Home is a recurring theme for worship. The call to come home, the desire to go home, feeling a sense of home all strike at the heart of who we are as human beings. This is why we return again and again to these themes. Plus, it seems to be prevalent in the scriptures. However, as with most things, Jesus is inviting us to think differently about home and what it means to be at home—not so much the warm and cozy hearth and home, but the relationships and commitments that we have within the human community.
Worship can be a place of celebrating the home we create within the body of Christ. We consider the connection we have, the support we have experienced, and the acceptance that comes from those we sometimes call “brother” or “sister” in Christ. At the same time, we also consider the openness of the community. Too much celebration of the relationships we already have can feel like insider language to someone who doesn’t yet feel a part of the faith community. How do we present the church as the home with open doors so that all are gathered up into the family from the moment they enter the space? Likewise, we consider our home to be among the people who don’t gather with us when we worship. We are in service to the whole world, and our slice of it in our neighborhoods. So, we avoid thinking of “us and them” and consider everyone we encounter to be a part of our sense of home.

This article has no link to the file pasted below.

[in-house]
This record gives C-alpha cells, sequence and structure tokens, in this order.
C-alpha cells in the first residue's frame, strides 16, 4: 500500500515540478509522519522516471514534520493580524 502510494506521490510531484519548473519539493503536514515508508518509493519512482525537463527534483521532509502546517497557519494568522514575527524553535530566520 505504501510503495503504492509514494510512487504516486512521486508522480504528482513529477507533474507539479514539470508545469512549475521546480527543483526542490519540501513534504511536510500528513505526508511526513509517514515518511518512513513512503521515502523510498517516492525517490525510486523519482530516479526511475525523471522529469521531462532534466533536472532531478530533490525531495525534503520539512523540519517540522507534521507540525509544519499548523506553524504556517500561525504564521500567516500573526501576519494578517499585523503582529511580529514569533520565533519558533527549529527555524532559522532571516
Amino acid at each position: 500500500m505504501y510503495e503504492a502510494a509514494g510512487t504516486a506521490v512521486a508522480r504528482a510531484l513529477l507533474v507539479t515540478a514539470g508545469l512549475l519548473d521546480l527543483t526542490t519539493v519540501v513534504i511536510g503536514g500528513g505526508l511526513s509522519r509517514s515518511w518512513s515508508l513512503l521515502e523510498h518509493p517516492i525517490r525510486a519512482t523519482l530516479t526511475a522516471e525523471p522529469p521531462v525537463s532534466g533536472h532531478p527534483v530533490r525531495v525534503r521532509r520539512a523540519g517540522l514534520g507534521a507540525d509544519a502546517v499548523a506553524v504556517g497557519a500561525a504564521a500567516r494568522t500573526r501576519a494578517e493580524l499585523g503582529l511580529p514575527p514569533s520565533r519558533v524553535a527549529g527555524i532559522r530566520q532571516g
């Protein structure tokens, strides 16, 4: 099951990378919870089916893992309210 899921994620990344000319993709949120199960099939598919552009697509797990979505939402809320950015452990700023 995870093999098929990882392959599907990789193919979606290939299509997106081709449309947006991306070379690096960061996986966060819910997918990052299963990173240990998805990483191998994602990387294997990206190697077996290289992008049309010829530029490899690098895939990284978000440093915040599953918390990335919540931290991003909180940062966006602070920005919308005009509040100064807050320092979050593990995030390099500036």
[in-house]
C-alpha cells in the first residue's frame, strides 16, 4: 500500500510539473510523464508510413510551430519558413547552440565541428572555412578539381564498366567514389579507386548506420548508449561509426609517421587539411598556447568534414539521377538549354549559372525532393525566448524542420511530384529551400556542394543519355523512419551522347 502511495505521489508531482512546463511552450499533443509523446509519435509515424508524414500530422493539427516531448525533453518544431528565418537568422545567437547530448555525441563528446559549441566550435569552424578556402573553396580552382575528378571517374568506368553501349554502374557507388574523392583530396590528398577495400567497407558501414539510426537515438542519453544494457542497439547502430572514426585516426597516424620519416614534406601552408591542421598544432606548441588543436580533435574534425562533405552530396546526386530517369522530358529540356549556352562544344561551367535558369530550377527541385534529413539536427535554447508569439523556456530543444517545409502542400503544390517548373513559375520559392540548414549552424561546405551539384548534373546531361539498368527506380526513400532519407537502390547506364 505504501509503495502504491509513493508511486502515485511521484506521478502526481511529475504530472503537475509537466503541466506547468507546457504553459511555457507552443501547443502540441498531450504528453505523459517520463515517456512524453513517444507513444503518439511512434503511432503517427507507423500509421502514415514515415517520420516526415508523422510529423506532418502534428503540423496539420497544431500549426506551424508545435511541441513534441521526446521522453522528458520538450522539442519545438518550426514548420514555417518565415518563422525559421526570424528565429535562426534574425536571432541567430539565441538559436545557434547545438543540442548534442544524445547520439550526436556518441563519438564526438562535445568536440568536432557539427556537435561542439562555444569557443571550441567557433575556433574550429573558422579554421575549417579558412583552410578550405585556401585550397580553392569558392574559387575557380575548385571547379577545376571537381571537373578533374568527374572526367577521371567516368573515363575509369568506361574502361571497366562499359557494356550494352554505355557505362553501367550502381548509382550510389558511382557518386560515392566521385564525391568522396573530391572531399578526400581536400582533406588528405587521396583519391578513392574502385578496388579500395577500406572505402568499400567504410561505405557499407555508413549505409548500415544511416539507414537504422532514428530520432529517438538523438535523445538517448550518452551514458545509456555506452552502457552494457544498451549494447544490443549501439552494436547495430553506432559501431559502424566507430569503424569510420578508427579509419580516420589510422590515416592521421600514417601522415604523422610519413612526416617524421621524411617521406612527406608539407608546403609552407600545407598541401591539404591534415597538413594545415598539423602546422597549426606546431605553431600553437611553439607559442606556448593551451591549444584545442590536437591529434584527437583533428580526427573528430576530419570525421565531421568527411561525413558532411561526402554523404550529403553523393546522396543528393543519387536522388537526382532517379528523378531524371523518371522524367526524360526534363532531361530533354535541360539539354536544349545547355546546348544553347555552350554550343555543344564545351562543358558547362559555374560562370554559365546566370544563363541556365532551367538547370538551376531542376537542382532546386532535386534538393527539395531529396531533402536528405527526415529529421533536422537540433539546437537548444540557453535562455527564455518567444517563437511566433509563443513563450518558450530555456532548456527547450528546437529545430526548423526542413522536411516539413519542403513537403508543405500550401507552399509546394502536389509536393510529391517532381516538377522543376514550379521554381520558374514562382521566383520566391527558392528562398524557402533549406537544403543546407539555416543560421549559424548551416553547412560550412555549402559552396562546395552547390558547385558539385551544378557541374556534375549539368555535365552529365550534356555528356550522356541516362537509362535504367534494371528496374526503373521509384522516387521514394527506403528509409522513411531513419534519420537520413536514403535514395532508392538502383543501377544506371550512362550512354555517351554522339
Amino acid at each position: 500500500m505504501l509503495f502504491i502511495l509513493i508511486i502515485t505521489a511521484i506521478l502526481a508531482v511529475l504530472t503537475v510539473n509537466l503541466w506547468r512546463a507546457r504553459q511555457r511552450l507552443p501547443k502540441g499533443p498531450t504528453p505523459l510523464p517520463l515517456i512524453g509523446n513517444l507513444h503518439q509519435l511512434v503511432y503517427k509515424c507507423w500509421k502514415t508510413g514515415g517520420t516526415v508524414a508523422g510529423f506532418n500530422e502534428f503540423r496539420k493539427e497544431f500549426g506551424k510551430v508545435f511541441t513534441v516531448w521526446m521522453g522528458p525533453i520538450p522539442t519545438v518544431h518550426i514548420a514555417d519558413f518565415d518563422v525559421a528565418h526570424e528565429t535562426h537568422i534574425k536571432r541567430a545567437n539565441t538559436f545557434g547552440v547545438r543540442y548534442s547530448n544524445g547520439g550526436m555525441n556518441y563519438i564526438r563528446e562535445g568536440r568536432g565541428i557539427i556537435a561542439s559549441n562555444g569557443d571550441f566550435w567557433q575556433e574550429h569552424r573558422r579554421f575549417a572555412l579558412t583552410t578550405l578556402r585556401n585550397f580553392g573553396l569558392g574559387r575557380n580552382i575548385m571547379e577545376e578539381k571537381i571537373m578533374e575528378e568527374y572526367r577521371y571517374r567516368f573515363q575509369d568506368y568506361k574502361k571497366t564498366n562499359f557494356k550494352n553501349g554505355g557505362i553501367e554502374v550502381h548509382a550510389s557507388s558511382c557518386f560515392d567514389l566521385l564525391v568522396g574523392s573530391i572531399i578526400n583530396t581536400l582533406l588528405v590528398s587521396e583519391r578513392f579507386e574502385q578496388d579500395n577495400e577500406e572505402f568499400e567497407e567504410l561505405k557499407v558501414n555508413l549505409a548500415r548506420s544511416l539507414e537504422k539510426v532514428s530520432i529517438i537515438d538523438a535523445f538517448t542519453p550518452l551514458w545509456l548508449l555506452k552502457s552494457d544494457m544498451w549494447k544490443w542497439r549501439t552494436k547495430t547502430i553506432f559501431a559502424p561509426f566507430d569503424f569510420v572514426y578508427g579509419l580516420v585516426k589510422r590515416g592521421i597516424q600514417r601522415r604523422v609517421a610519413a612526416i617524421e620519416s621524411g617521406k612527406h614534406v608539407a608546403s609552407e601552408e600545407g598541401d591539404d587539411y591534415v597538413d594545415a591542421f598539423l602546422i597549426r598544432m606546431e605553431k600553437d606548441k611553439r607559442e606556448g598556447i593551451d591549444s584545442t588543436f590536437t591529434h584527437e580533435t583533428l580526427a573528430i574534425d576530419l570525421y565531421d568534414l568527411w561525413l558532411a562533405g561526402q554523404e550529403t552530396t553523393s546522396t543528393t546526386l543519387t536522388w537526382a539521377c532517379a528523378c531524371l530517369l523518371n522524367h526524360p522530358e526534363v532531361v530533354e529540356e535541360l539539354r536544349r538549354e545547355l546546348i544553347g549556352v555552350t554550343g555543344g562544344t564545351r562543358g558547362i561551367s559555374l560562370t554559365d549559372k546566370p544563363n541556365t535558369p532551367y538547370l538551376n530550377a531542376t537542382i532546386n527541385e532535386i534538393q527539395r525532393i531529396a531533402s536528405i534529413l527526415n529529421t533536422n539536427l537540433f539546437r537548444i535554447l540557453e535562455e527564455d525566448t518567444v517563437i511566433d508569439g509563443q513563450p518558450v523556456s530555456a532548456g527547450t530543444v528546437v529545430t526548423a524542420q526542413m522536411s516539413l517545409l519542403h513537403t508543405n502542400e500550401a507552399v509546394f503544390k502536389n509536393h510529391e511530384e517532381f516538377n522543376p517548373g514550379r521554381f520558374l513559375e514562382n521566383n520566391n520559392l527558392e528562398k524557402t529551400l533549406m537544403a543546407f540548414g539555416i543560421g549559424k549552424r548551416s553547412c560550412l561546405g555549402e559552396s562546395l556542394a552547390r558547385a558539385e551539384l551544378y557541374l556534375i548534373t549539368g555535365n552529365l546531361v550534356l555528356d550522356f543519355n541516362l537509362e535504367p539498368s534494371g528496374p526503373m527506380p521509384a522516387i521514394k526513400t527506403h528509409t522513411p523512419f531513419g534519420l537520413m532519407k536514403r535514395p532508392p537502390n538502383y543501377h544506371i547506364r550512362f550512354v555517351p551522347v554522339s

We pray, then, for a sense of corporateness and connection within the body of Christ. We ask for eyes of inclusion and invitation, ways to offer the wider community a sense of home, particularly those on the margins who have felt disconnected and unwanted. We ask for strength to risk reaching out and carrying the idea of home with us whenever we engage in conversation. We sing about the Christ who claimed us and made us feel at home and the Spirit that sustains our unity of mind and heart. We give God thanks for the sense of place and the relationships of mutual love and support that we too often take for granted.
Not just this week, but especially this week, we should find ways of posting pictures of the church being the church, the connections that we make with the wider community as well as the times of fellowship within. Make real the idea of home in as many ways and in as many places as possible throughout the building and even within the worship space. Project them on the screen or post them on the walls so that you can people see that there is a place that feels like home here.
Rev. Dr. Derek Weber, Director of Preaching Ministries, served churches in Indiana and Arkansas and the British Methodist Church. His PhD is from University of Edinburgh in preaching and media. He has taught preaching in seminary and conference settings for more than 20 years.